In addition to routine drink driving checks, motorists stopped at police checkpoints will now be asked to produce their passports or identity cards.
Identification data will then be cross-checked with the Schengen Information Systems register of known criminals from countries outside the union.
“All police should see this as part of their everyday duties,” police spokesman Kenneth Mandergren told Sydsvenskan.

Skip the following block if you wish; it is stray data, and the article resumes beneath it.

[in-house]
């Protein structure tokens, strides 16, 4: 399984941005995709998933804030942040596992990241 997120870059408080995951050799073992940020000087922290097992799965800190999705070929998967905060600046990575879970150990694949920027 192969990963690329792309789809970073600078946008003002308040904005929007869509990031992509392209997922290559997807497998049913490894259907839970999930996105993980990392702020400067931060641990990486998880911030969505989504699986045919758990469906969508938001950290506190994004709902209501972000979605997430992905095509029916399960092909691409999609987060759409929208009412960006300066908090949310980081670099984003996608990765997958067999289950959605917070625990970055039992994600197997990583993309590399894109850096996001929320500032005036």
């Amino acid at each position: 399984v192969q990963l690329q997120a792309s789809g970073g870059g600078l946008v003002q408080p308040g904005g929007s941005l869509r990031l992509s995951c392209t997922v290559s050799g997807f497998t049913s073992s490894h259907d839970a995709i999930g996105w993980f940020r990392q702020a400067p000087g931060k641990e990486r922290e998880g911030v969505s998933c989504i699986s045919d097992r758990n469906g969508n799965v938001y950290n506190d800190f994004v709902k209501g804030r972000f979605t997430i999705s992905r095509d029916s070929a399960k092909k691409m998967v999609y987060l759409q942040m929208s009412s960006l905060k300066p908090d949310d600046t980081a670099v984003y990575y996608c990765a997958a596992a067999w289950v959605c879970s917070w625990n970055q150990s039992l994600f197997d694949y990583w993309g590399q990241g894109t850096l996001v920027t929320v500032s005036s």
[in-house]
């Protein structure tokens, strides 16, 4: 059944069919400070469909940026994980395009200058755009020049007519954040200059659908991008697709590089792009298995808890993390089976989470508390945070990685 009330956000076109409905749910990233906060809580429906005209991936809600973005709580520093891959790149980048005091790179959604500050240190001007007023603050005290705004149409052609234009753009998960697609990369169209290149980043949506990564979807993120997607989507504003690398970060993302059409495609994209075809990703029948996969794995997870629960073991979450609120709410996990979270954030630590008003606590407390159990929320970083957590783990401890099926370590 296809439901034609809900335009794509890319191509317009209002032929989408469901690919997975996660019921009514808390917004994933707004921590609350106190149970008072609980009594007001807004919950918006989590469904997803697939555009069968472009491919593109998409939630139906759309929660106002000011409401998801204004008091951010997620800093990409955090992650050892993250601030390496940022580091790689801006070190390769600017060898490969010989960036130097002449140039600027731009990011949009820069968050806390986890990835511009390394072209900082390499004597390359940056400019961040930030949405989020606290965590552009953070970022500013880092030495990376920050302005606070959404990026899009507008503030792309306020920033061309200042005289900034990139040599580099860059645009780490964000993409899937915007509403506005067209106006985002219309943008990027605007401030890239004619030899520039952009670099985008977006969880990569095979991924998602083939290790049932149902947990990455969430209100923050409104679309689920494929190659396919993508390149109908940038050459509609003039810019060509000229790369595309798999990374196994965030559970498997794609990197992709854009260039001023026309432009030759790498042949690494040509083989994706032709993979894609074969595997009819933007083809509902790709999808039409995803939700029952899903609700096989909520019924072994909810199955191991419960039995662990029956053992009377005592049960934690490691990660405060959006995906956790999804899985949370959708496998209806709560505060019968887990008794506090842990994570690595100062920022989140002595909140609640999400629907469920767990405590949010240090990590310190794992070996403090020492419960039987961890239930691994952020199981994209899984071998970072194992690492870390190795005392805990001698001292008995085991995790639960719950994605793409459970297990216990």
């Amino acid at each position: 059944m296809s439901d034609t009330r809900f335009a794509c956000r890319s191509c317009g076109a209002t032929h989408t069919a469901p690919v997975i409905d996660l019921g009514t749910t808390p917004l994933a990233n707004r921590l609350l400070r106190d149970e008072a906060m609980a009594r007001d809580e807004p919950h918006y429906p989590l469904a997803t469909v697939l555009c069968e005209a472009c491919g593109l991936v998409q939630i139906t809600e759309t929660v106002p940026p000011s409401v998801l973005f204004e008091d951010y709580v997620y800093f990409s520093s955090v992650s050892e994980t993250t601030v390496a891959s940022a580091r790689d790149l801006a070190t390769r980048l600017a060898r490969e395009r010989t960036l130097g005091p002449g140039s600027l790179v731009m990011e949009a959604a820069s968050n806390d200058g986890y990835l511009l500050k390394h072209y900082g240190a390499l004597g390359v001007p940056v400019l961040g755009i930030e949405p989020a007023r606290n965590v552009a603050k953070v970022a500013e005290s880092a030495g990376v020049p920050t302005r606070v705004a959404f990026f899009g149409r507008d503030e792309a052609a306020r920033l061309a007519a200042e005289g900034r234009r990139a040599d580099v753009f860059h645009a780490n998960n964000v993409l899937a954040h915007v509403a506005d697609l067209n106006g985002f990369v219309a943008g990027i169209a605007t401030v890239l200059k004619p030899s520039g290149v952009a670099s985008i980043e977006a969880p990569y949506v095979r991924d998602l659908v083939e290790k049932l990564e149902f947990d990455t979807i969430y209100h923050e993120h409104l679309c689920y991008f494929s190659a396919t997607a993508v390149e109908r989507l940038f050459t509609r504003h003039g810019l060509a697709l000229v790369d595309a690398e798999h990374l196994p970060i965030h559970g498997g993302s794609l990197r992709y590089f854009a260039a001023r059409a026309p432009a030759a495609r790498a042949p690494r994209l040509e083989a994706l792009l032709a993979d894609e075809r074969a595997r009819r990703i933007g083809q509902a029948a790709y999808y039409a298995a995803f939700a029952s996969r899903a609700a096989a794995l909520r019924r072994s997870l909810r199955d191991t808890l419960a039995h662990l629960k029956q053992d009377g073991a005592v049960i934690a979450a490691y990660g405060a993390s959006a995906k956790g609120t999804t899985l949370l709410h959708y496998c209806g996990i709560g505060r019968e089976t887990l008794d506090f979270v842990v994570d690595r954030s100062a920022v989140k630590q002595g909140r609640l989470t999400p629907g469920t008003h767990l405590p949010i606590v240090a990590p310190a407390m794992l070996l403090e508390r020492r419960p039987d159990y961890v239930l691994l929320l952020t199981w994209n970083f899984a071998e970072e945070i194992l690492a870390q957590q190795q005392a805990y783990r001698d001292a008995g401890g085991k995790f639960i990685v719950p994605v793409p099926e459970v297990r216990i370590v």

Eight new countries are set to join the Schengen border union by next year at the latest. This means an end to border controls for travelers from the Czech Republic, Slovakia, Hungary, Slovenia, Poland and the Baltic states,
Police fear that more freedom of movement may also entail more movement of criminals. With the higher number of open borders comes an increased risk of people smuggling and illegal immigration.
“Internal checks on foreign nationals need to be seriously strengthened,” said Mandergren, who is leading the work of building up a central border control unit in Sweden.
The new Swedish unit will liaise with EU border control agency Frontex.